“EXCESSIVE HEAT WARNING” HAS BEEN ISSUED FOR WEDNESDAY AND AN “EXCESSIVE HEAT WATCH” IS IN EFFECT FOR THURSDAY
N THE CURRENT HOT SPELL: A high of 99° Wednesday would break the 1947 record of 97° for the date which has stood for 76 years.
A high of 100° Thursday would tie the record for the date—also set in 1947. It should be noted that a wind-shifting cold front will be flirting with area—and the speed with which is sinks into the area will impact the high temps we ultimate see. But much of the area is in for intense heat Thursday before a welcome break takes place by Friday and over the coming weekend.
Models current put top dew points in coming days building to oppressive 77° levels. That could lead to heat indices as high as 114°.
Anyone who lived through the GREAT CHICAGO HEAT WAVE of July 12-15, 1995 will never forget it and knows extreme heat can be more than just an inconvenience—it can be deadly.
The loss of life which occurred in that oppressive spell of heat in July 1995 remains the greatest of any natural disaster in Chicago Weather history. And the National Weather Service has established the EXTREME HEAT is the deadliest of all extreme weather events in the United States.
The City of Chicago has become very proactive in dealing with extreme heat, opening COOLING CENTERS. Just dial “311” to find the location of a cooling center near you.
AMONG ITS IMPACTS:
- IT RESULTED IN over 500 lives lost in Chicago and hundreds more across the Midwest.
- The highest temperature recorded for any Chicago area reporting station during this event was 106° at Midway Airport on July 13th. The only other documented higher temperature at any Chicago site on record was 109° at Midway Airport during the Dust Bowl in 1934.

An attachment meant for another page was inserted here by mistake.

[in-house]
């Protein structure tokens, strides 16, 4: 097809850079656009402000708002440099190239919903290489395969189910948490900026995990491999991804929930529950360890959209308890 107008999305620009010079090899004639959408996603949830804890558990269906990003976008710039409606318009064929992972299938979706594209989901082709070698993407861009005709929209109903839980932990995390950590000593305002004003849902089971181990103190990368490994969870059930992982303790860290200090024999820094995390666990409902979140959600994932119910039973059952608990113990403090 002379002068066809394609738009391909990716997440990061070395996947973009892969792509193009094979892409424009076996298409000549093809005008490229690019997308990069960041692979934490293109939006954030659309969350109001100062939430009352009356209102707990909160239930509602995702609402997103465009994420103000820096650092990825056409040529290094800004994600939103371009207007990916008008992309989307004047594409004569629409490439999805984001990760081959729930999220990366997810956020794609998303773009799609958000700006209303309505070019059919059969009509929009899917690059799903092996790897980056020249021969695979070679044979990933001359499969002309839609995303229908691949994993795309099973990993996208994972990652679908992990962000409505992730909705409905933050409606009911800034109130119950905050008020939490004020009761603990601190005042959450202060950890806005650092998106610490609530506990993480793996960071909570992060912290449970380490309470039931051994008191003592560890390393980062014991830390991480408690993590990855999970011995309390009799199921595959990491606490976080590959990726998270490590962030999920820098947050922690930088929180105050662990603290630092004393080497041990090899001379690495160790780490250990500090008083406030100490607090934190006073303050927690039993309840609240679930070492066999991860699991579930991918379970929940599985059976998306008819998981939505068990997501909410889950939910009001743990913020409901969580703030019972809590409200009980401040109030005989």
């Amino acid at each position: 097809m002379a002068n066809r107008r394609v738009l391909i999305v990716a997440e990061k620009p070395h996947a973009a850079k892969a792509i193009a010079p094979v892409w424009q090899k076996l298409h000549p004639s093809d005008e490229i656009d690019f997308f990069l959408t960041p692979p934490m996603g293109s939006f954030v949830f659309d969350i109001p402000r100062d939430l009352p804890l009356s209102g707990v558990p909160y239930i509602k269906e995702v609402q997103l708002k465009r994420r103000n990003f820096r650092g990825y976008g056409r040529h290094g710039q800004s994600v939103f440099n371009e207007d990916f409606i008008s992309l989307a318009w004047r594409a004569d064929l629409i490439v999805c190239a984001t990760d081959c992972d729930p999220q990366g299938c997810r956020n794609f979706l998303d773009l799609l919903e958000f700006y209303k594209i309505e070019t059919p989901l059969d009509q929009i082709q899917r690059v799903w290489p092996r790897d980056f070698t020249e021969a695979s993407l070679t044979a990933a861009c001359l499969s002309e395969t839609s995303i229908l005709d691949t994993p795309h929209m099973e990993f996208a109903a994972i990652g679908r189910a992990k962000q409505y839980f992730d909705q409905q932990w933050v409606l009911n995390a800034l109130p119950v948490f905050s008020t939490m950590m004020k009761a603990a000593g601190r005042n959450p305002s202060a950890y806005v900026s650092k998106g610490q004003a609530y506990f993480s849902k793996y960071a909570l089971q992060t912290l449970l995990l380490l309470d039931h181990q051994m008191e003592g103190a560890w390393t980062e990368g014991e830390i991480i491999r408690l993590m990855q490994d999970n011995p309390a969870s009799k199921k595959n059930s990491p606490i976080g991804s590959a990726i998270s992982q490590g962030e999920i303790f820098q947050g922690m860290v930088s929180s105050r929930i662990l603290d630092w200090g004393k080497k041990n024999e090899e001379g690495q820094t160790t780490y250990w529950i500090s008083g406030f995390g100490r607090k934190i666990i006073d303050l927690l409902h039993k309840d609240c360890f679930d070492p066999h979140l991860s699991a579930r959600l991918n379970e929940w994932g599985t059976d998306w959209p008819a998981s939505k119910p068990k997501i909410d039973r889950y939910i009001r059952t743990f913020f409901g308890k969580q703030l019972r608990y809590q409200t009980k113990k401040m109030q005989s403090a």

- Incredibly high dew points (a key measure of atmospheric moisture) were observed (near or above 80°) and the combination of temperatures and dew points resulting in a peak heat index of 124-125°. High dew points and relative humidities impact the ability of our bodies to cool themselves.
THE HOT WEATHER WHICH IS AHEAD WEDNESDAY AND THURSDAY will be oppressive—with high temps flirting or breaking records both days and dew points soaring to among the highest levels observed this year.
Dew point won’t be quite as extreme as the low 80s which occurred in July, 1995 when low 80° dew points were observed—but they’ll be PLENTY HIGH—and exertion in this level of heat should be approached with care.
A look at the upper air patterns between the July 1995 extreme heat episode and the conditions predicted Wednesday and Thursday, shows the patterns are quite similar, featuring an expanded dome of hot air centered on the Midwest.